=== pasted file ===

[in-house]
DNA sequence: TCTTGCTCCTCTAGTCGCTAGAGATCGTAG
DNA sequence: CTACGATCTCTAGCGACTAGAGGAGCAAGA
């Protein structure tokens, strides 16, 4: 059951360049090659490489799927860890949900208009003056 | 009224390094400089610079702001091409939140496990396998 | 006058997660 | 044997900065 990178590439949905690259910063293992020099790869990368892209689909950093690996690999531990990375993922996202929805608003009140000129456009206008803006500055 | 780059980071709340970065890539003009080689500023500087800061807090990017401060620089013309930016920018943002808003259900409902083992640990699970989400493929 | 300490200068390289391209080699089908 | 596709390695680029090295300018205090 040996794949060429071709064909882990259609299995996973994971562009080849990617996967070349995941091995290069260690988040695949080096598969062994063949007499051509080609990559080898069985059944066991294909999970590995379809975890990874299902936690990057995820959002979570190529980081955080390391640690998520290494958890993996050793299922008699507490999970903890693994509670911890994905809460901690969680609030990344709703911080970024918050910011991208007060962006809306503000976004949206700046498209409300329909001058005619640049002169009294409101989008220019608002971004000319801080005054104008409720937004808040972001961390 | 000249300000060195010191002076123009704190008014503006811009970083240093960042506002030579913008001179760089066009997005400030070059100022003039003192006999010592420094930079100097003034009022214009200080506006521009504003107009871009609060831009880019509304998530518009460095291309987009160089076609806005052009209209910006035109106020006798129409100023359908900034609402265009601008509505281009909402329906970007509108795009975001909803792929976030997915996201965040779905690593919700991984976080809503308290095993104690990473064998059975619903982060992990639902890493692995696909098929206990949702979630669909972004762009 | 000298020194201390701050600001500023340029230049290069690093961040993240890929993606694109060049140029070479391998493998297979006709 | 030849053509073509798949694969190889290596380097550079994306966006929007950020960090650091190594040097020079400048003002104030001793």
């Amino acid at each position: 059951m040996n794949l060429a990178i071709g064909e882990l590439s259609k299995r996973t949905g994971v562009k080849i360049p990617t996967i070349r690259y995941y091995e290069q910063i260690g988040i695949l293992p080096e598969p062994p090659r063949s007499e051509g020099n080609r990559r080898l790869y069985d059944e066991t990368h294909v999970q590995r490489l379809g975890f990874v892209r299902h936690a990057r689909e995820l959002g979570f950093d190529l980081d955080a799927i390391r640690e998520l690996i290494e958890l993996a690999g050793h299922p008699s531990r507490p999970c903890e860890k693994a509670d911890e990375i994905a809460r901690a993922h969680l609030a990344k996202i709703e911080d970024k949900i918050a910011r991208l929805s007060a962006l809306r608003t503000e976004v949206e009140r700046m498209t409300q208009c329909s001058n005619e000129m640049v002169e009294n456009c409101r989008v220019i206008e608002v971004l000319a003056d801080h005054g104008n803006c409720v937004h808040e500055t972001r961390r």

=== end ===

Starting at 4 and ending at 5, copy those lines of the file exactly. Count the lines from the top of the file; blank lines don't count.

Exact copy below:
């Protein structure tokens, strides 16, 4: 059951360049090659490489799927860890949900208009003056 | 009224390094400089610079702001091409939140496990396998 | 006058997660 | 044997900065 990178590439949905690259910063293992020099790869990368892209689909950093690996690999531990990375993922996202929805608003009140000129456009206008803006500055 | 780059980071709340970065890539003009080689500023500087800061807090990017401060620089013309930016920018943002808003259900409902083992640990699970989400493929 | 300490200068390289391209080699089908 | 596709390695680029090295300018205090 040996794949060429071709064909882990259609299995996973994971562009080849990617996967070349995941091995290069260690988040695949080096598969062994063949007499051509080609990559080898069985059944066991294909999970590995379809975890990874299902936690990057995820959002979570190529980081955080390391640690998520290494958890993996050793299922008699507490999970903890693994509670911890994905809460901690969680609030990344709703911080970024918050910011991208007060962006809306503000976004949206700046498209409300329909001058005619640049002169009294409101989008220019608002971004000319801080005054104008409720937004808040972001961390 | 000249300000060195010191002076123009704190008014503006811009970083240093960042506002030579913008001179760089066009997005400030070059100022003039003192006999010592420094930079100097003034009022214009200080506006521009504003107009871009609060831009880019509304998530518009460095291309987009160089076609806005052009209209910006035109106020006798129409100023359908900034609402265009601008509505281009909402329906970007509108795009975001909803792929976030997915996201965040779905690593919700991984976080809503308290095993104690990473064998059975619903982060992990639902890493692995696909098929206990949702979630669909972004762009 | 000298020194201390701050600001500023340029230049290069690093961040993240890929993606694109060049140029070479391998493998297979006709 | 030849053509073509798949694969190889290596380097550079994306966006929007950020960090650091190594040097020079400048003002104030001793």
């Amino acid at each position: 059951m040996n794949l060429a990178i071709g064909e882990l590439s259609k299995r996973t949905g994971v562009k080849i360049p990617t996967i070349r690259y995941y091995e290069q910063i260690g988040i695949l293992p080096e598969p062994p090659r063949s007499e051509g020099n080609r990559r080898l790869y069985d059944e066991t990368h294909v999970q590995r490489l379809g975890f990874v892209r299902h936690a990057r689909e995820l959002g979570f950093d190529l980081d955080a799927i390391r640690e998520l690996i290494e958890l993996a690999g050793h299922p008699s531990r507490p999970c903890e860890k693994a509670d911890e990375i994905a809460r901690a993922h969680l609030a990344k996202i709703e911080d970024k949900i918050a910011r991208l929805s007060a962006l809306r608003t503000e976004v949206e009140r700046m498209t409300q208009c329909s001058n005619e000129m640049v002169e009294n456009c409101r989008v220019i206008e608002v971004l000319a003056d801080h005054g104008n803006c409720v937004h808040e500055t972001r961390r």